Celina Tebor, a Franklin High School alum and a former member of The Franklin Post, now holds the impressive title of USA Today’s breaking news anchor. Tebor was born and raised in Portland Oregon, starting her education at All Saints, a private K-8 school. She then continued on to Central Catholic where she made the decision to transfer over to Franklin High School for her junior and senior years. While enrolling in classes, Tebor was placed in Intro to Journalism with Ms. Kirsch, which seemed to be a mistake at the time. Before this class, Tebor had no experience or ambition for journalism. Tebor’s very first article ever was about the differences between private and public education. “Eliot Brody, who was the Editor [in Chief] for The Franklin Post, took a chance on me, and put [my] story on the front page of the newspaper,” remarks Tebor. From then on she was hooked. She ended up forecasting for The Franklin Post the next year and quickly became an avid member of the community.
After graduating from Franklin in 2017, Tebor went on to the University of San Diego to further her education, where she studied political science and communication. During her four years of undergrad, Tebor was an active member of her school newspaper. She states that “[being a part of the newspaper] really connected me with my community and let me help to educate our campus on what was happening every week.” Tebor recommends that any student wanting to pursue journalism gets involved with the school paper due to all the amazing skills and valuable lessons it provides. While in college, Tebor was part of many internships and organizations as well.
Tebor’s first internship was as a production assistant for OPB. After this experience she realized how much she loved reporting for her own community and came to realize that she wanted to pursue journalism as a career. She then went off to intern at the San Diego Union Tribune, where she wrote and did a lot of immigration and enterprise work. “This was the first time I [felt] like I was able to see how much of an impact I can make in people’s lives. And how important it was for me to tell the stories through journalism,” Tebor states. Throughout this position she worked closely with the chief immigration reporter, and together they investigated the US asylum system to see what worked and what didn’t. One of the biggest eye opening experiences for Tebor was talking one on one with “people who had risked their entire lives to come across the country just to get a shot at a chance of coming to the US.”
Next on Tebor’s list of impressive accomplishments was getting another internship at The Oregonian through the Asian American Journalist Association. Just like all of her other positions, Tebor had an amazing experience. Seeing as she was working on breaking news in the summer of 2020, there was a lot happening. “There was the pandemic which had started in February, which was in full swing. Before we had vaccines, before we really knew what COVID was. It was also the summer where protests happened every single night in downtown Portland after George Floyd was killed,” she says. Due to the COVID-19 pandemic, The Oregonian at the time was very understaffed. Tebor, as an intern, stepped up and took the role of a full time reporter. She was able to cover lots of groundbreaking events, which was really fundamental work and helped shape her to be the journalist she is today. During Tebor’s last year of college, she then went on to intern for the LA Times where she focused on foreign and national news. This was Tebor’s first position reporting on national topics which helped her dramatically, seeing as she is now covering national news for USA Today.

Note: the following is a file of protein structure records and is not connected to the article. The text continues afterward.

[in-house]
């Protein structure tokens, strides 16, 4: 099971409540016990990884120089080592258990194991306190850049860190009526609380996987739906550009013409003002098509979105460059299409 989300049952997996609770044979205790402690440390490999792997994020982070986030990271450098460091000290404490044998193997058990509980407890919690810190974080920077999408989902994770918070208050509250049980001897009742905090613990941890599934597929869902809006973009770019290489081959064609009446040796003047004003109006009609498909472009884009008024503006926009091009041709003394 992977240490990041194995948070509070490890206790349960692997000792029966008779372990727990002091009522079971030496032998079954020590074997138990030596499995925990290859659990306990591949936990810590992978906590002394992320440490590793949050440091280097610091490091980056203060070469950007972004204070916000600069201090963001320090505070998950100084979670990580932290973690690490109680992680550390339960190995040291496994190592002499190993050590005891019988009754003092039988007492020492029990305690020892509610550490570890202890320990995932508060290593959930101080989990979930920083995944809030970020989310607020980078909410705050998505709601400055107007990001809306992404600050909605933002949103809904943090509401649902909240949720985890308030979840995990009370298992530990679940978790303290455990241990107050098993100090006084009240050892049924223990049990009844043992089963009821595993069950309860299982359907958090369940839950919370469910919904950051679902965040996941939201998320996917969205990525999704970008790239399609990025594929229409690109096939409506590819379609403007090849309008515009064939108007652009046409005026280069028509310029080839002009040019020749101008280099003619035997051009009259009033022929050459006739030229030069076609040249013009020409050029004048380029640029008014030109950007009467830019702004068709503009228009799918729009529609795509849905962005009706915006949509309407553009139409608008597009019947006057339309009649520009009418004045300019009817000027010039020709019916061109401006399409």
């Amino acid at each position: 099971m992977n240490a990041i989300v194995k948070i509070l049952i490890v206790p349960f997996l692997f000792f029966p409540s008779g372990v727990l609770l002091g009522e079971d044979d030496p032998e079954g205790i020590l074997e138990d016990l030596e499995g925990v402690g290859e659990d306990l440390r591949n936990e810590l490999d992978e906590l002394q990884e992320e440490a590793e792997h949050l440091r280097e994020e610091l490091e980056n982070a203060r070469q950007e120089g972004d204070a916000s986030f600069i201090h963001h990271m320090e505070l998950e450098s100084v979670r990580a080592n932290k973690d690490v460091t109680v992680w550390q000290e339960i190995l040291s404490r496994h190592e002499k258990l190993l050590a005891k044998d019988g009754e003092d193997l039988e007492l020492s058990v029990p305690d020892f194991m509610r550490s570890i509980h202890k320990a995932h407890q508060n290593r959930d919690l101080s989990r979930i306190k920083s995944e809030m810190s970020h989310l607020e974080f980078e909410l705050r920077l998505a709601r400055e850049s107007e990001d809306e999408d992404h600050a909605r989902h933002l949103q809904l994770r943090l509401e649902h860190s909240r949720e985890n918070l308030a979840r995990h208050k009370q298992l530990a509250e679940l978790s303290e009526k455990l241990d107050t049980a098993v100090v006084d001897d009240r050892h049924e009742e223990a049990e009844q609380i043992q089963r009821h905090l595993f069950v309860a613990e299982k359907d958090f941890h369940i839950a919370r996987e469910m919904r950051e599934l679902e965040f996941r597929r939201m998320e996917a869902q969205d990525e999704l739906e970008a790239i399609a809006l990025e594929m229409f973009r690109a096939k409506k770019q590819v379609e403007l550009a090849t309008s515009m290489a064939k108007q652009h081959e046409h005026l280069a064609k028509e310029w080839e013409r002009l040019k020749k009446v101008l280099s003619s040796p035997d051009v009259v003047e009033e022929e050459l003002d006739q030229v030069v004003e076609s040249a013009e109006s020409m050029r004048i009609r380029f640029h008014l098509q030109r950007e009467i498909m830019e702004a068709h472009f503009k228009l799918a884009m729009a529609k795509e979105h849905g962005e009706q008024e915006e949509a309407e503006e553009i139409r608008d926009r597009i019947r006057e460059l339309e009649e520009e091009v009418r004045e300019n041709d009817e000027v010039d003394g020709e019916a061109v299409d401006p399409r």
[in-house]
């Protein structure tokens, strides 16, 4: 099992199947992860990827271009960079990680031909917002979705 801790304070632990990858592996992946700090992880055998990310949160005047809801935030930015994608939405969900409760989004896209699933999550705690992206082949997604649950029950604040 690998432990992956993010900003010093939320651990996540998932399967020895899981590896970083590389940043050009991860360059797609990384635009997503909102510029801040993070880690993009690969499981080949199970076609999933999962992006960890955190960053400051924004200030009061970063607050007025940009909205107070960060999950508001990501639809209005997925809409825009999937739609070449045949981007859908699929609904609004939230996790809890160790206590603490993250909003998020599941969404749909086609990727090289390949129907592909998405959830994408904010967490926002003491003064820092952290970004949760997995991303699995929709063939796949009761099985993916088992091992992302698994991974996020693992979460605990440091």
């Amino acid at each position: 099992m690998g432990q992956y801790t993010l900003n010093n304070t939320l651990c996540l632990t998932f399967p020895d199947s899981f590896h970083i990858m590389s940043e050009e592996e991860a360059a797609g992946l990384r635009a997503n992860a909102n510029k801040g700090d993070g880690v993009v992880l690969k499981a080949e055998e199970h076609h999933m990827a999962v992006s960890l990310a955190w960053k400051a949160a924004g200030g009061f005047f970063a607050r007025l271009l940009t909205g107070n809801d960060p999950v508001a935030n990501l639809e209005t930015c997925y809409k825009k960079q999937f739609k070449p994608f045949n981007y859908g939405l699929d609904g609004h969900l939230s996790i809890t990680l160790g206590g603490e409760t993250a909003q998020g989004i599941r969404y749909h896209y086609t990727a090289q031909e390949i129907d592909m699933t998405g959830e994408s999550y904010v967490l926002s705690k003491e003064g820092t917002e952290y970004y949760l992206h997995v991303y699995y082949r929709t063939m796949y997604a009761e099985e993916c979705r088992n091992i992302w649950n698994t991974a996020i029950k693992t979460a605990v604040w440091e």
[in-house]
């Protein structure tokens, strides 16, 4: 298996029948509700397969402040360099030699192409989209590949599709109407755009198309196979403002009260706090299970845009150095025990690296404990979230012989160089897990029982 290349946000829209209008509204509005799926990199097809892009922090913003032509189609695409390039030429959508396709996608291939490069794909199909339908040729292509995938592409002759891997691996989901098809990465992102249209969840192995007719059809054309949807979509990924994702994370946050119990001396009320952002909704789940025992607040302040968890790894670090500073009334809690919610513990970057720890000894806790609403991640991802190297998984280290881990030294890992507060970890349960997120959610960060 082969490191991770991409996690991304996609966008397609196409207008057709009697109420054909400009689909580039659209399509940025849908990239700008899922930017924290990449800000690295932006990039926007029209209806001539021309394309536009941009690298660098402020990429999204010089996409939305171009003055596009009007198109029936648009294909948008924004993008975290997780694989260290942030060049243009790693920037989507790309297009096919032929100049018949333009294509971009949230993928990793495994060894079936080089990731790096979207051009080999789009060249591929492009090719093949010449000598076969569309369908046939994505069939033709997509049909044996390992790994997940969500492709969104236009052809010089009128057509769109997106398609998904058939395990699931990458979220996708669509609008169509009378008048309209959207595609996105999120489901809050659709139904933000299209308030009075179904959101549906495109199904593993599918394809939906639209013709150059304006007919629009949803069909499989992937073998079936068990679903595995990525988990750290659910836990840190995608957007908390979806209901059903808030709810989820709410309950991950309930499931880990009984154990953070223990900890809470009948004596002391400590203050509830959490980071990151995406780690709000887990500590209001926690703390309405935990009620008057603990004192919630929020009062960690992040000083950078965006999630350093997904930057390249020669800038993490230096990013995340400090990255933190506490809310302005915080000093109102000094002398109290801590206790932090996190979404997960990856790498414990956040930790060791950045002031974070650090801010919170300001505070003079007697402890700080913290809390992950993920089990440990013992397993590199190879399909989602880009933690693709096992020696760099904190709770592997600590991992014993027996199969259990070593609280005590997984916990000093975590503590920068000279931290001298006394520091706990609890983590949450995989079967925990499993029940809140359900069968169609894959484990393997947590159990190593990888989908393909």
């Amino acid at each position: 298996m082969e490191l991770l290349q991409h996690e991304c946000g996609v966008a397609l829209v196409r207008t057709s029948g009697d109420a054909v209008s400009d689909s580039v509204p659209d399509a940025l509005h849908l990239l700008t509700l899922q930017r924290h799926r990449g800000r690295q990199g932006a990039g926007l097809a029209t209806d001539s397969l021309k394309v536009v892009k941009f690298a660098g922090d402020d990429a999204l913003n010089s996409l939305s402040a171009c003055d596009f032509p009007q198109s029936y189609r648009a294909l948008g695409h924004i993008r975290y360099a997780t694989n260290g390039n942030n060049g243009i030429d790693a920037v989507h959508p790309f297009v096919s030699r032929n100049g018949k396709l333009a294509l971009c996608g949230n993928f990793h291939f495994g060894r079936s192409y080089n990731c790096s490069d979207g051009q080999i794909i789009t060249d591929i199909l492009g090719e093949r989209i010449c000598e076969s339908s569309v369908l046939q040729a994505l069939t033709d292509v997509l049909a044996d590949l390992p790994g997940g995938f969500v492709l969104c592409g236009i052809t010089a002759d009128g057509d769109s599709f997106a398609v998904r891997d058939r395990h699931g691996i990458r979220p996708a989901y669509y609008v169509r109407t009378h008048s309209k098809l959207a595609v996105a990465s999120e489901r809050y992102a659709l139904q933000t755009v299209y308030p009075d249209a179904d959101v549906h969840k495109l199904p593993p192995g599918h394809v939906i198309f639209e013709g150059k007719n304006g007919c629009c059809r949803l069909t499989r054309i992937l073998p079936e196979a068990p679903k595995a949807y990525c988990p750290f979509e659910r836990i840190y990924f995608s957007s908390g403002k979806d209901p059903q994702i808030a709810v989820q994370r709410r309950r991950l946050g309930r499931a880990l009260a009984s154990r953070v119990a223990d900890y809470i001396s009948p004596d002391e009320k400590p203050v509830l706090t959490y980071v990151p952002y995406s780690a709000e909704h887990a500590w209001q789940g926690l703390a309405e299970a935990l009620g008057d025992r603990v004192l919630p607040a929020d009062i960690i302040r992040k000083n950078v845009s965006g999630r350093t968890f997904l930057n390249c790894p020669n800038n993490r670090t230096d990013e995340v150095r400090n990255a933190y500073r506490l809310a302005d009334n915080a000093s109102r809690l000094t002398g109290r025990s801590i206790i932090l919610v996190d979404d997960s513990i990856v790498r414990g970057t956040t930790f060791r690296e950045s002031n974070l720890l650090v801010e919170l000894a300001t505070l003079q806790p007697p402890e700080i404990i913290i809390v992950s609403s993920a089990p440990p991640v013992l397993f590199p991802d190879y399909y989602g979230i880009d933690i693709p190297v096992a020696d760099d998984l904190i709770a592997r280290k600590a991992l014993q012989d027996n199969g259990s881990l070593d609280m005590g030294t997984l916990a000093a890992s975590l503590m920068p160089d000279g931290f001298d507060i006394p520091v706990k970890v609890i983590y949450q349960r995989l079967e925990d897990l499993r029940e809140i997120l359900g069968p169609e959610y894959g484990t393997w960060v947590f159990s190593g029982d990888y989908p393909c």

In 2021, Tebor graduated from college and was recruited by none other than USA Today. Originally an editor reached out asking Tebor to apply for a fellowship, which is a one year contract that can be renewed at a further date. Now, eight months later, she has been promoted to being a reporter and handles national news. “[You work very closely with your peers.] I’ve been given a lot of really cool opportunities that you can’t get in other careers,” she says. Overall, Tebor is very happy with where she landed and sees herself staying for a while. In a couple years, down the road, she could see herself taking on an editorial role, but as of right now she’s enjoying her role as a reporter.
Outside of the reporting world, Tebor was an avid member of her Filipino club in college. She says that “it taught me so much about my culture and it gave me incredible new friends.” She really emphasizes how important it was for her to have this outlet. Coming from Portland, where the city is predominately White, it was eye opening to be surrounded by so many people who were similar to her in terms of race. A true Oregonian, Tebor loves spending time outdoors, and sees it as an outlet to get away from her work. As much as she loves journalism, it can get deep and difficult at some points. Being a national news anchor comes with exposure to lots of tragedies. She finds herself on the beach frequently. In high school she was a part of the volleyball team, and still practices her skill on the sandy courts of the LA beaches.